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Digital Subscriptions > Life and Work > December 2018 > From Glasgow to South Lanarkshire

From Glasgow to South Lanarkshire

John R Hume charts the history of Rutherglen and some of its churches.

WHEN I was young Rutherglen was the subject of a tongue-twister: ‘Ru’glen’s wee roond red lums reek briskly’ (Rutherglen’s little round red chimneys smoke briskly), but otherwise it was a place through which one passed, rather than a destination.

So it remains, but it deserves better.

For before Glasgow emerged in the 12th century as a place of consequence Rutherglen was the more significant settlement, the head of navigation on the river Clyde, and was created a Royal Burgh by David I. It had a castle (north of the west end of Main Street, largely destroyed in 1568) and a parish church, dedicated to the Virgin Mary. The revenues of the parish were assigned to Paisley Abbey.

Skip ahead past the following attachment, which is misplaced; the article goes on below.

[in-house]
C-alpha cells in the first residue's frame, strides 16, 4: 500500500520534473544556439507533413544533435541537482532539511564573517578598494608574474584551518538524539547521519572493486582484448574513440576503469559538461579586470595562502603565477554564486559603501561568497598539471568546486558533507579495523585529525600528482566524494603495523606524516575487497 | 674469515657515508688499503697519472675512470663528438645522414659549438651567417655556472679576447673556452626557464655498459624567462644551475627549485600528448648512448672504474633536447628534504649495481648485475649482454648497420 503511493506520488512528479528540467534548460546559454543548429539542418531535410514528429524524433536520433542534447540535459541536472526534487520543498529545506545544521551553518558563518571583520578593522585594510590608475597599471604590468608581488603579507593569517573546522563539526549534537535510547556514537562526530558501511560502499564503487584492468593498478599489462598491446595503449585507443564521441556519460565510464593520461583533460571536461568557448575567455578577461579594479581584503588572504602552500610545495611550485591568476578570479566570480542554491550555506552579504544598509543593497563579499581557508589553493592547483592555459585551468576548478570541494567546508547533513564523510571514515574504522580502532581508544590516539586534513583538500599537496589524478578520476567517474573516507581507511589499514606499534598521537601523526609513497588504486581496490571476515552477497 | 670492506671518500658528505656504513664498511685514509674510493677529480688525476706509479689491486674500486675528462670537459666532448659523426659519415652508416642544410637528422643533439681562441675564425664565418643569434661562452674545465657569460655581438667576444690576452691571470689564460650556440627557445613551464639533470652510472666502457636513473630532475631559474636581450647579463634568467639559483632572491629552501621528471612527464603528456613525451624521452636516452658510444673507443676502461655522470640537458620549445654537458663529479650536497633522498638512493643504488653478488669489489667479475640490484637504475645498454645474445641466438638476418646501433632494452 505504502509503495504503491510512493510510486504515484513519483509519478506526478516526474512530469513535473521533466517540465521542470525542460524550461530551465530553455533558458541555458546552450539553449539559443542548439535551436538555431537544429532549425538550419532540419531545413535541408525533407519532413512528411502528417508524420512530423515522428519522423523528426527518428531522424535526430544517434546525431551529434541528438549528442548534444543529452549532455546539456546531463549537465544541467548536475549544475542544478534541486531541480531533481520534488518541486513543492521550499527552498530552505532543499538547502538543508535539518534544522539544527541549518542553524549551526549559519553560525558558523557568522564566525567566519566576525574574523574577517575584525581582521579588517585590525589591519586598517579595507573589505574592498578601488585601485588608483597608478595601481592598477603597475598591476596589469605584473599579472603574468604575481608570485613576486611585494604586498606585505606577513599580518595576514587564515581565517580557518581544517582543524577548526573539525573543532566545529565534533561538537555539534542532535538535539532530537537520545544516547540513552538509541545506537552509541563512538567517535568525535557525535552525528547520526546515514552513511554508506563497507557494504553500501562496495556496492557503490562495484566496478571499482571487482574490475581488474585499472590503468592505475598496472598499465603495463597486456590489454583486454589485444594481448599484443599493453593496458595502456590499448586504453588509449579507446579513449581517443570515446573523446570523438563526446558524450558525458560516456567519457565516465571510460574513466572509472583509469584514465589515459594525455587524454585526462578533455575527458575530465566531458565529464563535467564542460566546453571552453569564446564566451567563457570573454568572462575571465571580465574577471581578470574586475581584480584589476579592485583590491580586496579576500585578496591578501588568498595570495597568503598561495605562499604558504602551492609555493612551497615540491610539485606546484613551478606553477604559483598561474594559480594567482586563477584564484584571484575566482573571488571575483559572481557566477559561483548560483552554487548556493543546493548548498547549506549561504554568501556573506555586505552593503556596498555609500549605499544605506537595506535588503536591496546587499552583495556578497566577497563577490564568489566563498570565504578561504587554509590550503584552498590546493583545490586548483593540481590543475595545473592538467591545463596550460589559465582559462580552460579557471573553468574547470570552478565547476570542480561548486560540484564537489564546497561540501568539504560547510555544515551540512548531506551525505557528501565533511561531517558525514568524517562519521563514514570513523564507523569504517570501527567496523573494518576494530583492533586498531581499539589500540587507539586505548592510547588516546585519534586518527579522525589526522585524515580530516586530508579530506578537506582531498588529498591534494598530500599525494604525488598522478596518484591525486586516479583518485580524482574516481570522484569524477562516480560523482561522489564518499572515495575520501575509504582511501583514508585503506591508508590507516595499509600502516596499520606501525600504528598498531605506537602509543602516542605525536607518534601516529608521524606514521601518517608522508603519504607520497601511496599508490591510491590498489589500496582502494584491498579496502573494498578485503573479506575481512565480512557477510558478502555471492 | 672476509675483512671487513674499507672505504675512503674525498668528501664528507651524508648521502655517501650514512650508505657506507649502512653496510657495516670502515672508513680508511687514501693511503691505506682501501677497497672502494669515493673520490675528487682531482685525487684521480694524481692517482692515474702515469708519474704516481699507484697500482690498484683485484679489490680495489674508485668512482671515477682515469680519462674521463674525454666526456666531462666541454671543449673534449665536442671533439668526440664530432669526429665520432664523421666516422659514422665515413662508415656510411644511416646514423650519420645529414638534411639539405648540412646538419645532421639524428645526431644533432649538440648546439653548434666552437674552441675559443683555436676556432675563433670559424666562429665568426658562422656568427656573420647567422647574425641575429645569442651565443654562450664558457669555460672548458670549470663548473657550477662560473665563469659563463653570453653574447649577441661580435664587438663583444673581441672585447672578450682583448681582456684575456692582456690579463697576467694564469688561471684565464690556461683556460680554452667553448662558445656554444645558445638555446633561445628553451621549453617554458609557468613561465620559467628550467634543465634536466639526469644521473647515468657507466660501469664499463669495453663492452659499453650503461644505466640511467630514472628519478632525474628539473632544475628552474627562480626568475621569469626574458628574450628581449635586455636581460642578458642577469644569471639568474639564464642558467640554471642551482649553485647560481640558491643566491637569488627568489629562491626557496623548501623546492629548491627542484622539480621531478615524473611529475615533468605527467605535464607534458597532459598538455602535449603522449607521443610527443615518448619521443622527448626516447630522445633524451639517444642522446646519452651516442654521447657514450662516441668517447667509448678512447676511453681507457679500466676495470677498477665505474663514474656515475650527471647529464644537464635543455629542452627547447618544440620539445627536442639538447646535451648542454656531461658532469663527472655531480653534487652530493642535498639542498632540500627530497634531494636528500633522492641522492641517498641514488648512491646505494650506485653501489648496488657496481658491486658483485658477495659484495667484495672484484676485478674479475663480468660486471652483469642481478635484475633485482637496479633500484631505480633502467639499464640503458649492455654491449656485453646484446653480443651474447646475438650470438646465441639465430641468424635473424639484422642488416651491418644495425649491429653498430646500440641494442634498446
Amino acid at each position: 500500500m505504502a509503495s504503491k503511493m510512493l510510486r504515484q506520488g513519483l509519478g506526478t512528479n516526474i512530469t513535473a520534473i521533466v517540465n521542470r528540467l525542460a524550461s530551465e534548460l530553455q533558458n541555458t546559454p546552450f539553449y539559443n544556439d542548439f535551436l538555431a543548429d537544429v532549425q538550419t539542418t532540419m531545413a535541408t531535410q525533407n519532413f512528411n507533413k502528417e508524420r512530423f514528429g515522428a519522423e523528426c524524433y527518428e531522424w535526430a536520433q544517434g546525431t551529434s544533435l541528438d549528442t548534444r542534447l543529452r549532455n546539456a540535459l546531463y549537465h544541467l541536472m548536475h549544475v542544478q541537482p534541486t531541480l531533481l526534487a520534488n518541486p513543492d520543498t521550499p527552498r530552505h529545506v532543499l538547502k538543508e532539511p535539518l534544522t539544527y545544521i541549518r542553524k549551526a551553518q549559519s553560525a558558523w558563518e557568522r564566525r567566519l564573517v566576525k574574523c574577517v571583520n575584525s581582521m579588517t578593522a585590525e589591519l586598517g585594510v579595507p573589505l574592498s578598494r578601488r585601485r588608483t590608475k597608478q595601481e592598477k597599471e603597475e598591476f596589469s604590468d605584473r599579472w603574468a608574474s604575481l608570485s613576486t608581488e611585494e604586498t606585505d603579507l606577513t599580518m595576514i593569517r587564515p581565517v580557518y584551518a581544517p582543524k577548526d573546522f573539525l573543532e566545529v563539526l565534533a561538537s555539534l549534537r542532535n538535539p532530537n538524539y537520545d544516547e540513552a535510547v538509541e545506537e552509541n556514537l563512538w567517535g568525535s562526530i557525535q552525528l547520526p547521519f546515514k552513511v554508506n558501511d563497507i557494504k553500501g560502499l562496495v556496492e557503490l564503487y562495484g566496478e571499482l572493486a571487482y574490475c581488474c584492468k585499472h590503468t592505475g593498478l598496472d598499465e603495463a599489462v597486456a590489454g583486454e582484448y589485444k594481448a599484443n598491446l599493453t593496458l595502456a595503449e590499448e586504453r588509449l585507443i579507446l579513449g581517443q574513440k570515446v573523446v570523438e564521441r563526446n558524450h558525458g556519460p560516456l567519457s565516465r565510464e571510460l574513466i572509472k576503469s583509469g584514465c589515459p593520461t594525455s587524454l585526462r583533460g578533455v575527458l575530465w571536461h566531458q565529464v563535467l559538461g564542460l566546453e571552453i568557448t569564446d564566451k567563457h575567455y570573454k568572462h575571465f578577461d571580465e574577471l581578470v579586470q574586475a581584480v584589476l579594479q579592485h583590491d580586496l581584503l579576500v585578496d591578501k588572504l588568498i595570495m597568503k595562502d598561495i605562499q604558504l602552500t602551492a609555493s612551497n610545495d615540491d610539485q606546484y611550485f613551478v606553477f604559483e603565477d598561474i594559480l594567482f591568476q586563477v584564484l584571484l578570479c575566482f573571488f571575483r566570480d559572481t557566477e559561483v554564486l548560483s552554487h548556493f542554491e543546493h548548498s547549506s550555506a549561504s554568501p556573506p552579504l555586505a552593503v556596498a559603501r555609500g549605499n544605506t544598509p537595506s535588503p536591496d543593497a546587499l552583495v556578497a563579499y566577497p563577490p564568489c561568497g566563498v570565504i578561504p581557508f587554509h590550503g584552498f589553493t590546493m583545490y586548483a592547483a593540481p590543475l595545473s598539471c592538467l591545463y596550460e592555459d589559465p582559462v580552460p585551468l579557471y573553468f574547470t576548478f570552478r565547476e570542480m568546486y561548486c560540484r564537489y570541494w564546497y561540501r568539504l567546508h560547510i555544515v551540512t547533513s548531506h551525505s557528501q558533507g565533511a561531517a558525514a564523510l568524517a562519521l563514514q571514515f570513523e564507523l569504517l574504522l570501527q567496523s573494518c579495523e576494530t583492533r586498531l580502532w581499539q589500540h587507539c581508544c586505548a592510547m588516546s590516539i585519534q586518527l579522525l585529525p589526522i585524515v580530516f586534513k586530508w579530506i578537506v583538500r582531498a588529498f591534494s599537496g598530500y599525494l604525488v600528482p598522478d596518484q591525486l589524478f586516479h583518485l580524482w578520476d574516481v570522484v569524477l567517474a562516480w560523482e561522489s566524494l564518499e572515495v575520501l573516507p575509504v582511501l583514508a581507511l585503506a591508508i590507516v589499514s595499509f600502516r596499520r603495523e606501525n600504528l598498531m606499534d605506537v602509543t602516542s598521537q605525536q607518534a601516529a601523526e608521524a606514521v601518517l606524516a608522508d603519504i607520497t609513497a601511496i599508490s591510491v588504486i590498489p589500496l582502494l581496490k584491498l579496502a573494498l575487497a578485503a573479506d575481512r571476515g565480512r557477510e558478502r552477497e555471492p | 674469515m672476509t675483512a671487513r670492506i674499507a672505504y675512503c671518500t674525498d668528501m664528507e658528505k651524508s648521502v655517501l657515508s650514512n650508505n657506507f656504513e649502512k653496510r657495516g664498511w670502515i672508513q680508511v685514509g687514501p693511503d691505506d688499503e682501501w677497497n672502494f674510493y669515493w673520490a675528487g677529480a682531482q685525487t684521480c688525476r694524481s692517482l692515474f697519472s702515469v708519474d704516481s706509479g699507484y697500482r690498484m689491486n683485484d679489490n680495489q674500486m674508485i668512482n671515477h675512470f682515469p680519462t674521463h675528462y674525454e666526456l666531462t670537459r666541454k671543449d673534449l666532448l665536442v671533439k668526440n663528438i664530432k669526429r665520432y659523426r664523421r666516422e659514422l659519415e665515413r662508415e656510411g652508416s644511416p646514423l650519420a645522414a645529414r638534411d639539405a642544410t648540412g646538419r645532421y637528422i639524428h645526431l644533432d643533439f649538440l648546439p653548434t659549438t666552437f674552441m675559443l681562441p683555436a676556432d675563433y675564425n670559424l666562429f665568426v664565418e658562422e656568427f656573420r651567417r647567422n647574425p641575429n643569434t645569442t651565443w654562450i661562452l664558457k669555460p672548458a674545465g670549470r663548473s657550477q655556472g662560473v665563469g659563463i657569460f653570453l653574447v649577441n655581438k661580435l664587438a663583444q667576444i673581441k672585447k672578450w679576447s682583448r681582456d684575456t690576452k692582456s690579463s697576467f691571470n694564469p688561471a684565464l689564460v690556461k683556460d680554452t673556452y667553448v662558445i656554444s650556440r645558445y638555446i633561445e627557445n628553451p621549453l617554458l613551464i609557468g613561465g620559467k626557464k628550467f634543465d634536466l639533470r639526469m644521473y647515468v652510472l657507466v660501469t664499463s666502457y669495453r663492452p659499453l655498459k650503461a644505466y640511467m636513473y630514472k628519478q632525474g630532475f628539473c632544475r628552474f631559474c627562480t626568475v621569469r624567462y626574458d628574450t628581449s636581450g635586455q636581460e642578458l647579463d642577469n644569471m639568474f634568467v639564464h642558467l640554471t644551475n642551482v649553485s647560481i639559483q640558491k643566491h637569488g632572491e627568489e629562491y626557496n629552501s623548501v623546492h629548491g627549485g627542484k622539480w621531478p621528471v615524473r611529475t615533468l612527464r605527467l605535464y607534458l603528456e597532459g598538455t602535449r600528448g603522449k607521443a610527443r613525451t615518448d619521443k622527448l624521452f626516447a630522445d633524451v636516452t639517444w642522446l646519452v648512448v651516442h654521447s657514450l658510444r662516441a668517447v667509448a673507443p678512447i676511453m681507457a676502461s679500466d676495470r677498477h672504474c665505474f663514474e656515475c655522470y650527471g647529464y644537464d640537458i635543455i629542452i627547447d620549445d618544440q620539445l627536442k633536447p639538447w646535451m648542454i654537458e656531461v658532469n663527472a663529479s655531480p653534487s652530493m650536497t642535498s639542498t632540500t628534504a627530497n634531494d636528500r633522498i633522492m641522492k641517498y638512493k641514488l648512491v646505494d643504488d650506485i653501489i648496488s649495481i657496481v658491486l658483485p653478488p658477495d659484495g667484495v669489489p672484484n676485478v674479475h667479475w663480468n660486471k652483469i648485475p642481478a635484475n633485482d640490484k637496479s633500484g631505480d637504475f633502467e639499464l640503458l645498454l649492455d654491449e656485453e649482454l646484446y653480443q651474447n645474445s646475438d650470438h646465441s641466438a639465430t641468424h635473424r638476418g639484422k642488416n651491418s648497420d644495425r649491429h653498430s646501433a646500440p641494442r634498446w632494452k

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About Life and Work

IN THIS ISSUE 'COMPELLED BY THE LOVE OF CHRIST' - Christmas Day workers SHOCKING KNOX - The two women at the helm of New College, Edinburgh 'O LITTLE TOWN OF BETHLEHEM' - Holy Land Reflections FROM MONTY PYTHON TO MINISTRY - Moderator- Designate appointed